The new Companies Act of 2008 (“the Act”) entails fewer criminal offences, but there is a greater risk of personal liability arising from actions which contravene the Memorandum of Incorporation (MOI) of a company or the provisions of the Act.
The Act further states that a company must not carry on its business recklessly, with gross negligence, or with intent to defraud anyone.
If a company trades in “insolvent circumstances” the Commission may require the company to cease carrying on business if it came to the Commissions knowledge or if a complaint is laid with the Commission.
It is unclear in the Act exactly what will be defined as “trading under insolvent circumstances” but it is accepted to mean that a company does not meet the “solvency and liquidity test” criteria.
There are many trading companies which are liquid, meaning they can pay their debts as they become due, but not necessarily solvent as defined in the solvency and liquidity test.
In terms of Section 4 of the Companies Act, 2008, there is a solvency and liquidity test. Solvency relates to the assets of the company, fairly valued, being equal or exceeding the liabilities of the company. Liquidity relates to the company being able to pay its debt as they become due in the ordinary course of business for a period of 12 months.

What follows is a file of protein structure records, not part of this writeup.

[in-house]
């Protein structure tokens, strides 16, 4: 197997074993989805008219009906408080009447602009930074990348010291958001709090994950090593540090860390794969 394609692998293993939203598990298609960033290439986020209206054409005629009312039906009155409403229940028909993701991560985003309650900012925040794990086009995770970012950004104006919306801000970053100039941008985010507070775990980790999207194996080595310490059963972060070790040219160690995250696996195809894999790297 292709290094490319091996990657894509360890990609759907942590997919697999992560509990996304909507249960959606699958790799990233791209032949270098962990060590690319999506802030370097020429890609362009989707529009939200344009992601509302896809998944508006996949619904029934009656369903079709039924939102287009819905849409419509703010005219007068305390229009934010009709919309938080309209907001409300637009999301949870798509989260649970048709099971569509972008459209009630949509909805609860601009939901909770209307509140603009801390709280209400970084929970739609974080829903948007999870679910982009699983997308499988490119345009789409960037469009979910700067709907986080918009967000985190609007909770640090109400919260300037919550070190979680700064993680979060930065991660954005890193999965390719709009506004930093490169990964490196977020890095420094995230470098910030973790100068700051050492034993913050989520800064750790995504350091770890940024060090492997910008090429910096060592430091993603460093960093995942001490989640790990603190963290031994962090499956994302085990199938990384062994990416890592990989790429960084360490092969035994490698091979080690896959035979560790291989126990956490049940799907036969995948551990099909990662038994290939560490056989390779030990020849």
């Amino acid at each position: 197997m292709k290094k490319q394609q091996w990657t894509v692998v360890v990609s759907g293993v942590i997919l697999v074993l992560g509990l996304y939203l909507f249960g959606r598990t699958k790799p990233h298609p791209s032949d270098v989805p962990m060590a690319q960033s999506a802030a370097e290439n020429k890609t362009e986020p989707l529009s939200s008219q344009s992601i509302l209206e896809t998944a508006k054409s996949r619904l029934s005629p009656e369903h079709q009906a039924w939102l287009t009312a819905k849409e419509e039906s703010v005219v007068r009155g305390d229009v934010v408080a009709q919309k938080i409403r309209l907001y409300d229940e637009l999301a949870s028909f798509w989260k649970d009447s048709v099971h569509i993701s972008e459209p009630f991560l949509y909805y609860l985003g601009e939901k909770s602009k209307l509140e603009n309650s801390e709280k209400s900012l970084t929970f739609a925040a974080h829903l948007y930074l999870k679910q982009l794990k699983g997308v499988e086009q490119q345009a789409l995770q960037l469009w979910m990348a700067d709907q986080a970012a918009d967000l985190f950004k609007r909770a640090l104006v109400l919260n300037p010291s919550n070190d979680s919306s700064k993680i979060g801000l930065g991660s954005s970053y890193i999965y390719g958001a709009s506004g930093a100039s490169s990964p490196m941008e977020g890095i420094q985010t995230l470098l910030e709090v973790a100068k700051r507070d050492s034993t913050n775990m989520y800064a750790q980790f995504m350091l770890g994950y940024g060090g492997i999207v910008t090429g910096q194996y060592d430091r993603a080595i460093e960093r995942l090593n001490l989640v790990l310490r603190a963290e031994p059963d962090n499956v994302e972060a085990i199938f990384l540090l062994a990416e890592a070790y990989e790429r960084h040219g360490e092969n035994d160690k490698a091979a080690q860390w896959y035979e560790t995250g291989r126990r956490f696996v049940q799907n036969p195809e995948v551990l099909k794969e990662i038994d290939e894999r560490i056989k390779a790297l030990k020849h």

There is an obligations on the board if a company is “financially distressed” to place the company under “business rescue”; alternatively the directors must notify all “affected persons” giving reasons for not placing the company under “business rescue”.
“financially distressed” means that-
(i)It appears reasonably unlikely that the company will be able to pay all of its debts as they fall due and payable within the immediately ensuing 6 (six) months; OR
(ii)It appears to be reasonably likely that the company will become insolvent within the immediate ensuing 6 (six) months.
‘‘business rescue’’ means proceedings to facilitate the rehabilitation of a
company that is financially distressed by providing for—
(i) the temporary supervision of the company, and of the management of its
affairs, business and property;
(ii) a temporary moratorium on the rights of claimants against the company
or in respect of property in its possession; and
(iii) the development and implementation, if approved, of a plan to rescue the
company by restructuring its affairs, business, property, debt and other
liabilities, and equity in a manner that maximises the likelihood of the
company continuing in existence on a solvent basis or, if it is not possible
for the company to so continue in existence, results in a better return for
the company’s creditors or shareholders than would result from the
immediate liquidation of the company.
A director may be held liable to a company for any loss suffered by the company while trading under insolvent circumstances, or does not file for business rescue or issue the required notice to affected parties when it is financially distressed and may also be held liable to any third party who have had dealings with the company and suffered loss as a result of the director’s actions.